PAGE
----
Ian Max Møller

Barth Syndrome: From Mitochondrial Dysfunctions Associated with Aberrant Production of Reactive Oxygen Species to Pluripotent Stem Cell Studies

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Barth Syndrome : From Mitochondrial Dysfunctions Associated with Aberrant Production of Reactive Oxygen Species to Pluripotent Stem Cell Studies. / Saric, Ana; Andreau, Karine; Armand, Anne-Sophie; Møller, Ian Max; Petit, Patrice X.

I: Frontiers in Genetics, Bind 6, 359, 20.01.2016.

Publikation: Bidrag til tidsskrift/Konferencebidrag i tidsskrift /Bidrag til avisTidsskriftartikelForskningpeer review

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Saric, Ana ; Andreau, Karine ; Armand, Anne-Sophie ; Møller, Ian Max ; Petit, Patrice X. / Barth Syndrome : From Mitochondrial Dysfunctions Associated with Aberrant Production of Reactive Oxygen Species to Pluripotent Stem Cell Studies. I: Frontiers in Genetics. 2016 ; Bind 6.

Bibtex

@article{6940a05db4cb4879b8b2cd2bcb0550bf,
title = "Barth Syndrome: From Mitochondrial Dysfunctions Associated with Aberrant Production of Reactive Oxygen Species to Pluripotent Stem Cell Studies",
abstract = "Mutations in the gene encoding the enzyme tafazzin, TAZ, cause Barth syndrome (BTHS). Individuals with this X-linked multisystem disorder present cardiomyopathy (CM) (often dilated), skeletal muscle weakness, neutropenia, growth retardation, and 3-methylglutaconic aciduria. Biopsies of the heart, liver and skeletal muscle of patients have revealed mitochondrial malformations and dysfunctions. It is the purpose of this review to summarize recent results of studies on various animal or cell models of Barth syndrome, which have characterized biochemically the strong cellular defects associated with TAZ mutations. Tafazzin is a mitochondrial phospholipidlysophospholipid transacylase that shuttles acyl groups between phospholipids and regulates the remodeling of cardiolipin (CL), a unique inner mitochondrial membrane phospholipid dimer consisting of two phosphatidyl residues linked by a glycerol bridge. After their biosynthesis, the acyl chains of CLs may be modified in remodeling processes involving up to three different enzymes. Their characteristic acyl chain composition depends on the function of tafazzin, although the enzyme itself surprisingly lacks acyl specificity. CLs are crucial for correct mitochondrial structure and function. In addition to their function in the basic mitochondrial function of ATP production, CLs play essential roles in cardiac function, apoptosis, autophagy, cell cycle regulation and Fe-S cluster biosynthesis. Recent developments in tafazzin research have provided strong insights into the link between mitochondrial dysfunction and the production of reactive oxygen species (ROS). An important tool has been the generation of BTHS-specific induced pluripotent stem cells (iPSCs) from BTHS patients. In a complementary approach, disease-specific mutations have been introduced into wild-type iPSC lines enabling direct comparison with isogenic controls. iPSC-derived cardiomyocytes were then characterized using biochemical and classical bioenergetic approaches. The cells are tested in a “heart-on-chip” assay to model the pathophysiology in vitro, to characterize the underlying mechanism of BTHS deriving from TAZ mutations, mitochondrial deficiencies and ROS production and leading to tissue defects, and to evaluate potential therapies with the use of mitochondrially targeted antioxidants.",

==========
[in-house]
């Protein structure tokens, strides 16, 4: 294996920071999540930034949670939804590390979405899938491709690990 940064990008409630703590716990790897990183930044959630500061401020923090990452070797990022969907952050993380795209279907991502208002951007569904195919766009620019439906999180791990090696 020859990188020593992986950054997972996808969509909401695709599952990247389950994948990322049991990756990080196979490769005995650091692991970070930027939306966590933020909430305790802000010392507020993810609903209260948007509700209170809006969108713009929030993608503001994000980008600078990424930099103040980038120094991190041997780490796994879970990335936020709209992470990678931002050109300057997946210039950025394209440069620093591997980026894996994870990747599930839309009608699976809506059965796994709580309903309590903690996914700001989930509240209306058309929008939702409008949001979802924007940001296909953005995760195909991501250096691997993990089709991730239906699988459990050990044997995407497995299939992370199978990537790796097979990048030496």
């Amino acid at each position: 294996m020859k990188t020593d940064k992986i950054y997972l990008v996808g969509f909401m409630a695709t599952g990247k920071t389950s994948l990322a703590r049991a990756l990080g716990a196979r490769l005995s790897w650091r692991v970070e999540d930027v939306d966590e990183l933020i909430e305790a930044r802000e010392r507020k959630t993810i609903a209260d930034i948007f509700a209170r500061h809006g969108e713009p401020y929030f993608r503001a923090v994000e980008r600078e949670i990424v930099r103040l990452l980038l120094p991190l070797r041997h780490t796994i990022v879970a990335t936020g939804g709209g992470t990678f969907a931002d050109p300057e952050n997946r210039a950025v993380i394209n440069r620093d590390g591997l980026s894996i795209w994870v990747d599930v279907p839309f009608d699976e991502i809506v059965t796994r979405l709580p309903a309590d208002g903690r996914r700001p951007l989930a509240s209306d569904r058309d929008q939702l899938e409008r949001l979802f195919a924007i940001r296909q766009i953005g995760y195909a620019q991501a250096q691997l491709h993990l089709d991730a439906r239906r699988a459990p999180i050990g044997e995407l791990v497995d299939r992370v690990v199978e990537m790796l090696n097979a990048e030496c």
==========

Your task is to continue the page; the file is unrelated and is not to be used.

author = "Ana Saric and Karine Andreau and Anne-Sophie Armand and M{\o}ller, {Ian Max} and Petit, {Patrice X}",
year = "2016",
month = "1",
day = "20",
doi = "10.3389/fgene.2015.00359",
language = "English",
volume = "6",
journal = "Frontiers in Genetics",
issn = "1664-8021",
publisher = "Frontiers Media S.A",

}

RIS

TY - JOUR

T1 - Barth Syndrome

T2 - From Mitochondrial Dysfunctions Associated with Aberrant Production of Reactive Oxygen Species to Pluripotent Stem Cell Studies

AU - Saric, Ana

AU - Andreau, Karine

AU - Armand, Anne-Sophie

AU - Møller, Ian Max

AU - Petit, Patrice X

PY - 2016/1/20

Y1 - 2016/1/20